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Topic: Character Sets and Conversant (and the Eudora Problem)

Messages: (4) 1

Author: Seth Dillingham


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# 5474

Character Sets and Conversant (and the Eudora Problem)

We recently decided to 'standardize' all Conversant text (everything from templates to messages) on UTF-8. I've been quite happy with this decision, as it made it possible (well, easier... it was always possible) to host truly international and multi-lingual sites, and made it a lot easier to deal with content coming in from a variety of sources like Microsoft Word. For example, we no longer bat an eye at ‘fancy’ characters like “curly quotes” or — for another example — long dashes.

This hasn't come without some pain on our end, though. We have to figure out what character set was used for the text being sent when a new message is created. That's supposed to be pretty easy: email, for example, generally includes a special header called "Content-Type" which lists the character set.

The problem is when the software that sent the email lies to us. This is where I'm stumped at the moment.

One of my clients uses Qualcomm's Eudora for all of his mail. He sends HTML messages to his Conversant site, and the messages always contain curly quotes.

Here's the problem: Eudora claims the message's character set is us-ascii. This is the simplest character set in use today, and converting it to UTF-8 should not be a problem... but those of you who have any experience with character sets already know what I'm going to say, right?

US-ASCII (a.k.a. ASCII) doesn't have curly quotes. Eudora must be lying about the character set, right? US-ASCII is a seven-bit set, and the character codes for the curly quotes are all in the 8-bit range, so it seems that it must be lying to me.

This has plagued me for days, and the client is beginning to think I'm being lazy by blaming his Eudora. (Surely a big company would never do anything so obviously wrong with 'established' software, right?)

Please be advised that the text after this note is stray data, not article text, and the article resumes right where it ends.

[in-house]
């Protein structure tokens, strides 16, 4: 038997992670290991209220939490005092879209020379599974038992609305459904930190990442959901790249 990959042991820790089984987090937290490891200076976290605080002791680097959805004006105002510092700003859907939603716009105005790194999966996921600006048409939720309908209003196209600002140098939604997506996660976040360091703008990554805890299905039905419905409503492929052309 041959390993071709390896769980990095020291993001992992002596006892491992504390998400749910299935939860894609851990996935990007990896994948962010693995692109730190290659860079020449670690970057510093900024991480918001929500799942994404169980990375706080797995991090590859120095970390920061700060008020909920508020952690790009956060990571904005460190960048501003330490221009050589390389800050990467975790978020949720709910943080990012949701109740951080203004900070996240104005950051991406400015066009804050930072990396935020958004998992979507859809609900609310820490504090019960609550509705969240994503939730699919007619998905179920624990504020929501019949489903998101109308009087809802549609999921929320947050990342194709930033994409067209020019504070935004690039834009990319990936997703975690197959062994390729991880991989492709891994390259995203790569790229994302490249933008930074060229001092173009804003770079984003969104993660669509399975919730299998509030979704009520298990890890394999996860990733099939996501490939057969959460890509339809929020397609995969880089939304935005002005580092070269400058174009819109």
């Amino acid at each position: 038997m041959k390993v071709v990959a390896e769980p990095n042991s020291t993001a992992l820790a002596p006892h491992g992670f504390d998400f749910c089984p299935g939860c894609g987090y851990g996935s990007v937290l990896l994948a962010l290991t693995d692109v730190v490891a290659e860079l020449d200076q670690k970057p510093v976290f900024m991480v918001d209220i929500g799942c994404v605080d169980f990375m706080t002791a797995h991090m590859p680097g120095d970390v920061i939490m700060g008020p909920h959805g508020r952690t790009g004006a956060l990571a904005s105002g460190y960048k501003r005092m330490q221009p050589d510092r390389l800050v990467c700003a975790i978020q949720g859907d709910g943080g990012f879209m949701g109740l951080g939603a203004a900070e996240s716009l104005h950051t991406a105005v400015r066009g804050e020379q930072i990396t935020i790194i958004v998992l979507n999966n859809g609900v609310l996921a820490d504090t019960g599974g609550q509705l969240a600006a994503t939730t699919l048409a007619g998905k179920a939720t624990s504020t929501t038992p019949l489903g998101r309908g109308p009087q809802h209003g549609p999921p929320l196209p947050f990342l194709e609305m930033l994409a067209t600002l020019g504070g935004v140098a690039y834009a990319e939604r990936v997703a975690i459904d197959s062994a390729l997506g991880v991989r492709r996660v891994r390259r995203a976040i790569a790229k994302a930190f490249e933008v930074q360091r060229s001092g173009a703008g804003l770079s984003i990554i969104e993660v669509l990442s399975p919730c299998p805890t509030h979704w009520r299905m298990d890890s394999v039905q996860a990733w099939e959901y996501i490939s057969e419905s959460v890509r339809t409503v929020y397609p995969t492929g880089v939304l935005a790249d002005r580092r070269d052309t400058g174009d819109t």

Anybody have any suggestions? I haven't had much luck looking for answers in Google. What character set is Eudora really using when it sends "above ascii" text but claims it's all ASCII? Is it the platform-native character set, like windows-latin-1 or iso-8859-1, or something else entirely?


Author: Sean McMains


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# 5475

Re: Character Sets and Conversant (and the Eudora Problem)

Hey Seth,

Sorry for throwing fuel on a fire, but the special characters aren't coming through correctly on Bloglines. I'm subscribed to your RSS feed at, and see things like this:

...we no longer bat an eye at ‘fancy’ characters like “curly quotes” or — for another example — long dashes.

It looks fine on your website -- the problem only appears to manifest in Bloglines.

I don't know if that's problem with the content type of your feed, with Bloglines, or something else, but I thought I'd bring it to your attention, anyway.

As far as the issue you mention goes, I'd suggest doing some experiments on the text that this guy sends to determine what the encoding really is. Once you've got that, it should be possible to scan the message text, see if it has any characters outside of the range for the indicated text encoding, and if it does, override the indicated encoding with the actual encoding.

Alternately, you could email the Eudora folks and ask them about it (and whether they have plans to fix their problem). If they'll acknowledge the issue, at least, it should reassure your client that you're not just a lazy bum. :)



Author: Seth Dillingham


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# 5476

RE: Character Sets and Conversant (and the Eudora Problem)

A bunch of people have pointed out that the RSS from my site looks funny, now. Thanks, I got it, I'll fix it.



Author: Seth Dillingham


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# 5477

Character Sets "Oops"

After my last post about switching to UTF-8 for all of our content in Conversant, people wrote to say that my XML feed had problems since we made the change.

Heh. That's ironic.

Anyway, some wrote to me privately, as if a bug is something I'd be embarrassed about. "Oh no! A bug in the software! Say it isn't so!" All this time I thought my software was bug-free, like everybody else's. (What matters is how we deal with them. They're inevitable.)

Well, now the bug should be fixed. All "above ascii" text in the XML output was being automatically converted to numerical entities (like &234;), but that's no longer necessary when the output is UTF-8.

In other words, my “curly quotes” — and long dashes — should all look fine now. Feel free to give me a shout if something looks wrong, though.


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